Patience of a Saint

burdock gypsy cob horses vanners

All burrs all dayA few days ago I shared a picture of my bunch of naughty ponies who had broken thru my lot fence and into the old sheep paddock. Well, I had been trying to work the chore of cutting out the burdock for the past month, but the time never seemed to make itself available. Mid July would have been best to get in there and simply cut down those growing weeds and put them on the burn pile. But no, they had to keep maturing and set on a nice crop of seeds. And really, it was not a terrible patch to manage; it might have taken a couple hours to clean up the area but here the ponies had decided to make a fashion statement and it was going to take much more time to pick out those burrs from manes, tails and FEATHER! Deep breath. Today was the day we needed to get this taken care of . The farrier was coming at 9 a.m. and I knew he would not be impressed with trying to trim hooves while working around scratchy, sticky ponies. Of course the stallion in all his glory had to receive special treatment. He was left for last because we decided he didn't need a trim today, his feet were still in pretty good shape. Guess all that road work in August was good for lots of reasons! Let me interrupt my story with saying I am posting my picture again because I don't understand what the program did with it at the beginning of my post. I do want people to be able to see the enormity of the challenge of cleanup. Okay, so the farrier got to work with clean ponies because I decided I just did not have the fortitude to clean them up in the usual way. Even with going thru with butchering the manes and tails on the yearlings, it took more than an hour. So while the farrier was trimming the first half of the 9 horses he worked on, the yearlings were getting shorn. I did not have a camera with me in the morning, but in the afternoon later when we finally tackled Lexington and the last yearling, by the time I got busy with pictures it was getting dark. But, I did want to share some pictures to show why I appreciate my Lex stallion (BoHo's Cold Fusion) SO MUCH! He tolerated pulling on mane, forelock, tail, and all four legs which was a process of TWO HOURS, with only a minimal amount of fidgeting. Okay, by the end of that time he expressed his opinion of the whole thing by evacuating stool and urine, but on the whole, he was an angel. I really have a hard time thinking of any time he has been bad, oh, yeah, except for leaning on the fences last week when he learned he could reach some tall grass and weeds to chew on, and eventually pushing a cattle panel loose so he could lead all the ponies into the weed patch. Yeah, that was a bad pony!!!! But he certainly is the best natured horse I've ever been around, and smart, and listens, is making an amazing driving pony who I could see doing so well in CDE events and such. And his hair quality is exceptional all over his body, being non-fading black and ready to show all year long with no special treatment. Even after this episode of being covered with burrs and the aggravation of having to pull them all out; he had minimal hair breakage and loss, and really with a good wash up is ready to take to a show tomorrow! I just love this pony! About half way thru the cleanup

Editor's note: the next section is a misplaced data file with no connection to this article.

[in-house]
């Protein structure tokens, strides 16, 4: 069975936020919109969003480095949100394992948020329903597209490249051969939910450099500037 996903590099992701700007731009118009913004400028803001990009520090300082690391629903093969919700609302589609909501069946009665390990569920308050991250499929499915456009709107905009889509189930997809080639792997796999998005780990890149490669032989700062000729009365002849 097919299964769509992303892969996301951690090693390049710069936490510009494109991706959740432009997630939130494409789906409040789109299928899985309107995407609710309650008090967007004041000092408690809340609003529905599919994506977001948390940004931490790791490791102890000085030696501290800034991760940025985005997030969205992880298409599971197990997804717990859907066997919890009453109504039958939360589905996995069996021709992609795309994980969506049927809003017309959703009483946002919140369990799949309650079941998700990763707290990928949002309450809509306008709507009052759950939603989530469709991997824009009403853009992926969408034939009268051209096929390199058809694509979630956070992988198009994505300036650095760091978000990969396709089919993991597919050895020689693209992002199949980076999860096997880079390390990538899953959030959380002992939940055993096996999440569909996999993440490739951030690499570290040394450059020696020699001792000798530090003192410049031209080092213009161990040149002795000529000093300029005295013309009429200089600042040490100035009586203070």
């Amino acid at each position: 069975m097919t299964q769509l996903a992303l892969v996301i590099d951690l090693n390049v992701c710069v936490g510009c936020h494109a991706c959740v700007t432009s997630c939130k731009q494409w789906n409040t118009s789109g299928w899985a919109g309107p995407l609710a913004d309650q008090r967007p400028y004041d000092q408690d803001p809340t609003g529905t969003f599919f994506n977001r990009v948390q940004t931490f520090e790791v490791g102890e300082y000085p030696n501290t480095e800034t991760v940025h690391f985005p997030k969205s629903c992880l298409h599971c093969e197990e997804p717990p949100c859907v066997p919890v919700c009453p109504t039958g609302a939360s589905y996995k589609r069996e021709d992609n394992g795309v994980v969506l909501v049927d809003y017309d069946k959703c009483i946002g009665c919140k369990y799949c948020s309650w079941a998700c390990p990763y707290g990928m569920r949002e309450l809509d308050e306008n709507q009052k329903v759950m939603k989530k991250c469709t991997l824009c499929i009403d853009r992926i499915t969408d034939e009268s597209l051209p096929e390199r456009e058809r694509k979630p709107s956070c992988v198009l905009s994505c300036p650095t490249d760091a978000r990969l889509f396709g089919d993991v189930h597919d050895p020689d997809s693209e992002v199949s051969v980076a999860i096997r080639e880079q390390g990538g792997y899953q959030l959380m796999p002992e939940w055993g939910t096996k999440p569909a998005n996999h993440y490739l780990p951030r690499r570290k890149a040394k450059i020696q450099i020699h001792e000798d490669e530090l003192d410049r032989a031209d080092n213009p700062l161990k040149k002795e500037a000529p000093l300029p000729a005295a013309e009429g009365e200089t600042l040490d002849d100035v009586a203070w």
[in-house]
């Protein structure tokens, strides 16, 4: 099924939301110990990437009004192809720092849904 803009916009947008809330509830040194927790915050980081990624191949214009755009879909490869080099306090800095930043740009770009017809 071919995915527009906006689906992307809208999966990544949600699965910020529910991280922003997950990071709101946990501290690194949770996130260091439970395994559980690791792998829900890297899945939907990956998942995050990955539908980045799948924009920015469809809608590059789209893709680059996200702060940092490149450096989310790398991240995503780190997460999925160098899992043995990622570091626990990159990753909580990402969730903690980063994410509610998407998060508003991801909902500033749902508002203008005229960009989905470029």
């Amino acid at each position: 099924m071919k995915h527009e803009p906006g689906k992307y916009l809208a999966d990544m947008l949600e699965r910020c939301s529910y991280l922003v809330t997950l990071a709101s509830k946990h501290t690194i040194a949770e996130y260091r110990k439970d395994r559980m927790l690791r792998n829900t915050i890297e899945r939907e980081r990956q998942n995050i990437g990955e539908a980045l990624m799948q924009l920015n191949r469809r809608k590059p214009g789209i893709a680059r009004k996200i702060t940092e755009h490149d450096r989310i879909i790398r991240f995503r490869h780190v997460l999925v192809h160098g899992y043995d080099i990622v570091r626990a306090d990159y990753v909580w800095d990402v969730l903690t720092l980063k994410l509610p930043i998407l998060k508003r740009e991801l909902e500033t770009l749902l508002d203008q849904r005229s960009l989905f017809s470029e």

Gypsy vanner horse cob Irish tinker

Home stretch for clean up

Bohemian Gypsy Cob mini vanner

Tail End!

Bohemian Gypsy Cob Pony Mini Vanner

Rosie models the new bobtail draft pony look

gypsy pony cross mini gypsies

Cleaned up ponies

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